It's Richard Dawkins'--The selfish-gene-- 30th anniversary. For economists, being selfish is just as human as being able to communicate or trade. Lots of people (including social scientists) get passionate about how selfishness is the root evil of mankind. Lots of people (including highly educated people) get confused into thinking that "changing human nature from selfish to altruistic" is not only possible, but a worthwhile solution to mankind's problems.
Being obnoxiously normative (hey, aren't we all?), I would recommend two simple things to them: you should read Dawkins and then take a good introductory economics class.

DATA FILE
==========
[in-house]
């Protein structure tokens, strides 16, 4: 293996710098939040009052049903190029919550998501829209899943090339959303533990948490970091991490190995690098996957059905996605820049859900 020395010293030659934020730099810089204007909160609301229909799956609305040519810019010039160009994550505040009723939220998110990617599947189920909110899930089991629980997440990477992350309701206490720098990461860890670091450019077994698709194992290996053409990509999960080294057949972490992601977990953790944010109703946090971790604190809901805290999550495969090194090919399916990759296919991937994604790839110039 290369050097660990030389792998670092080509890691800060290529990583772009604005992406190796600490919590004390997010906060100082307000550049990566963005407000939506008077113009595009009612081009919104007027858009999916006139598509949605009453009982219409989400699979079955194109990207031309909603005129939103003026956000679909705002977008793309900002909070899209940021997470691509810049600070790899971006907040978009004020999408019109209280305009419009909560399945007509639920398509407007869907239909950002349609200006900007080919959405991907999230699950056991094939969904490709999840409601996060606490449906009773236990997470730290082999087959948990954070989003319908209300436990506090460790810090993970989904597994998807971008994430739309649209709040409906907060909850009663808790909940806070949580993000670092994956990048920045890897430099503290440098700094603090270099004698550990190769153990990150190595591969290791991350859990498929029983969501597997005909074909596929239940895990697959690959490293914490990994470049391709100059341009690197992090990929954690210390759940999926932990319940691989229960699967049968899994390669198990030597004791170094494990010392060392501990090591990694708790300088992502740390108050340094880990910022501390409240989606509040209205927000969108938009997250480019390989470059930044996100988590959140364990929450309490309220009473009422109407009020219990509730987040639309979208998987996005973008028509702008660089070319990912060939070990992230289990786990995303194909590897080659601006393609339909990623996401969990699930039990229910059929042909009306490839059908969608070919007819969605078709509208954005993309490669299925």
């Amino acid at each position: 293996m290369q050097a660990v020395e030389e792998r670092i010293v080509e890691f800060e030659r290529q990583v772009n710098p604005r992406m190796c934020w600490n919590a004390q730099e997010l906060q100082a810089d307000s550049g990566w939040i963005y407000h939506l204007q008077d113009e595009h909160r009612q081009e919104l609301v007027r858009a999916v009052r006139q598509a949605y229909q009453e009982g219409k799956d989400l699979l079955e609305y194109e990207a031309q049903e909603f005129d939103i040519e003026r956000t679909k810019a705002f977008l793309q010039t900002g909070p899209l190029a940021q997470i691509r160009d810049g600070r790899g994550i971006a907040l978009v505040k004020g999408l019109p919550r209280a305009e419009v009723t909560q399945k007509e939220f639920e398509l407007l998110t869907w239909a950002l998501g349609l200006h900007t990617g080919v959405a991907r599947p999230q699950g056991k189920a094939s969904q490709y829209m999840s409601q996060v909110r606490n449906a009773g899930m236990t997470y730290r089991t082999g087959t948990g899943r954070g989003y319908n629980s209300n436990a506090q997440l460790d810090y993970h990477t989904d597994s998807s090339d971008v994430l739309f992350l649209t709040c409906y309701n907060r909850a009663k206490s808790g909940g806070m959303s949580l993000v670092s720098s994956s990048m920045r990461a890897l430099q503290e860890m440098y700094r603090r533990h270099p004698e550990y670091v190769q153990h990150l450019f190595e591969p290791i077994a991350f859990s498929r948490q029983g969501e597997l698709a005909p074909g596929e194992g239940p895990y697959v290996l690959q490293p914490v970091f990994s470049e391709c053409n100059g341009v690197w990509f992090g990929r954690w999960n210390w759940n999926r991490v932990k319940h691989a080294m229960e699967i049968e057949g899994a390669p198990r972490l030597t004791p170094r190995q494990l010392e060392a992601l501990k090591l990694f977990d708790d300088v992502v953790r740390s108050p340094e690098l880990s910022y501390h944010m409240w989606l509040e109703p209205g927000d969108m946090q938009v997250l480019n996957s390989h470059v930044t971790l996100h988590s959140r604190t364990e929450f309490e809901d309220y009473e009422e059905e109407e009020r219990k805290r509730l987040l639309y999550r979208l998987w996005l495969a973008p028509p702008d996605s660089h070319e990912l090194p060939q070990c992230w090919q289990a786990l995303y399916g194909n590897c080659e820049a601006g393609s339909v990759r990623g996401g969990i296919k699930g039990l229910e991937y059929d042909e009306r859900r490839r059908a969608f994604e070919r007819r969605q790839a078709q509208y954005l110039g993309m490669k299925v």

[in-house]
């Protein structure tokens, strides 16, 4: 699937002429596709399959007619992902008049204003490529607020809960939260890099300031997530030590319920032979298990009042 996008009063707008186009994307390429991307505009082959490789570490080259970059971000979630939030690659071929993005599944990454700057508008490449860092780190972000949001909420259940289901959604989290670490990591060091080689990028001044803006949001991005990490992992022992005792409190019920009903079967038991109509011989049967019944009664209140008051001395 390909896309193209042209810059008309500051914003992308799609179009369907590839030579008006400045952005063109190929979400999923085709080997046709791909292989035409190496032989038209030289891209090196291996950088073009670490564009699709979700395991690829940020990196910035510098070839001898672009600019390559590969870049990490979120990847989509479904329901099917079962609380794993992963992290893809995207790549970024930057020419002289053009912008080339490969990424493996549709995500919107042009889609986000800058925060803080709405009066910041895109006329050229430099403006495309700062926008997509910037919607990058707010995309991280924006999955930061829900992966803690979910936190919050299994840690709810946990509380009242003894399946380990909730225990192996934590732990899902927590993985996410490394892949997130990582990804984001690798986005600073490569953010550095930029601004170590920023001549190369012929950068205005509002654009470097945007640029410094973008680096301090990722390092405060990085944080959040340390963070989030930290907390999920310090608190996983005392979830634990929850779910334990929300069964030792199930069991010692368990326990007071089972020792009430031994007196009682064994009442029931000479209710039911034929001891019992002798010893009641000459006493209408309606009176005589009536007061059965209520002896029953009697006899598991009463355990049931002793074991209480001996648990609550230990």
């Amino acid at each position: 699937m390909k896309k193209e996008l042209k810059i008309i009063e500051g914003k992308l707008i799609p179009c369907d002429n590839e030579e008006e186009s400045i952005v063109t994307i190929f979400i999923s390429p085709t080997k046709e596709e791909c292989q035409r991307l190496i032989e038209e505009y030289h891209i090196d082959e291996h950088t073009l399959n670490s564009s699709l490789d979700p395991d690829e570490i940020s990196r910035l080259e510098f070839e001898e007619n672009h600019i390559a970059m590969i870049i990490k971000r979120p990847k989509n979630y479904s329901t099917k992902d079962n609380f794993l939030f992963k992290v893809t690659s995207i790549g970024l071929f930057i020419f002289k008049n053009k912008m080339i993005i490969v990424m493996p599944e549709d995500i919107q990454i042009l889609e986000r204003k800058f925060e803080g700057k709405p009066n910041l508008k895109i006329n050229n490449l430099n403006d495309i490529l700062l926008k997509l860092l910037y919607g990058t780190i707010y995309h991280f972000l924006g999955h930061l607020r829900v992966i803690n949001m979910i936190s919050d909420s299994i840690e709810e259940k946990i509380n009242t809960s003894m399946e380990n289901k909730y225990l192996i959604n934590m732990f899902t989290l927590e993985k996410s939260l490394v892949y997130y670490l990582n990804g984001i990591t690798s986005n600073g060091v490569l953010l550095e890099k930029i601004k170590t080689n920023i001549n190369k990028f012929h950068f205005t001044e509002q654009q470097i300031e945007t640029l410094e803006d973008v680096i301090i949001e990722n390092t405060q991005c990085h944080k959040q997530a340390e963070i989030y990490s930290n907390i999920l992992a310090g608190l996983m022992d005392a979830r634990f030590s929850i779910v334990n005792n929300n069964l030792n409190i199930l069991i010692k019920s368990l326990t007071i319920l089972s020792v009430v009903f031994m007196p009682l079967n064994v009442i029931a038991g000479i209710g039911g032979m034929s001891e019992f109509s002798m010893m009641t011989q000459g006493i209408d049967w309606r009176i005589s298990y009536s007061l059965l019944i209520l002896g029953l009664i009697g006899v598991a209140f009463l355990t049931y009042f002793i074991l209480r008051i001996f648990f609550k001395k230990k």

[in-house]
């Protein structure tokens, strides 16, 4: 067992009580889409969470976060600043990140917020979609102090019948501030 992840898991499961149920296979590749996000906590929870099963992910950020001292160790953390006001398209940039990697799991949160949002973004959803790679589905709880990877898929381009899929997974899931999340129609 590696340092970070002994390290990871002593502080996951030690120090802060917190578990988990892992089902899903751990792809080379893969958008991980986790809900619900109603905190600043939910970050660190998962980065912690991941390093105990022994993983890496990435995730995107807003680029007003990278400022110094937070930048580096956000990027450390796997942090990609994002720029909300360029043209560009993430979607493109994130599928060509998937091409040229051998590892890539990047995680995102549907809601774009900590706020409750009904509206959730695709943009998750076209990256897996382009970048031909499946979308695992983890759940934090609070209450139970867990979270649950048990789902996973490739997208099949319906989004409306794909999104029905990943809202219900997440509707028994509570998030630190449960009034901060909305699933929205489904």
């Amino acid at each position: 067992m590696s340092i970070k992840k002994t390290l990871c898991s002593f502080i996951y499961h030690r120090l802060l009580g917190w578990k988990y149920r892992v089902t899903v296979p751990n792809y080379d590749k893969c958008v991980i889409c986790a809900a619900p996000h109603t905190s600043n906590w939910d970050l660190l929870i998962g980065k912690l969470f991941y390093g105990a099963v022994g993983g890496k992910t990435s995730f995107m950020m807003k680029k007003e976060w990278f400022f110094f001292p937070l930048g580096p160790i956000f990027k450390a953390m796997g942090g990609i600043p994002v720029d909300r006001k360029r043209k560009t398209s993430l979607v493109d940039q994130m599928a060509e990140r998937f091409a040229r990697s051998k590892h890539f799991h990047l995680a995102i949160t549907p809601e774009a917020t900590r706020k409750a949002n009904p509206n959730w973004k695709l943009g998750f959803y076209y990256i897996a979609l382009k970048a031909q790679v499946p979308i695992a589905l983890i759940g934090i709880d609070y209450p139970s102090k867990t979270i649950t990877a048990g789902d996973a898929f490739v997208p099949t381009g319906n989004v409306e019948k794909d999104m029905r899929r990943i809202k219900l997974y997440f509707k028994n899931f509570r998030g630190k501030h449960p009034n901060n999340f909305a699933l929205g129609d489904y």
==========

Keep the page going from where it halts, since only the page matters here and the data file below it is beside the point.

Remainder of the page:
But wouldn't life be miserable and purpose-less if we are nothing but a bunch of cells accidentaly put together by self-selection in a god-less world? Dawkins replies:
"Presumably there is indeed no purpose in the ultimate fate of the cosmos, but do any of us really tie our life's hopes to the ultimate fate of the cosmos anyway? Of course we don't; not if we are sane. Our lives are ruled by all sorts of closer, warmer, human ambitions and perceptions. To accuse science of robbing life of the warmth that makes it worth living is so preposterously mistaken, so diametrically opposite to my own feelings and those of most working scientists, I am almost driven to the despair of which I am wrongly suspected."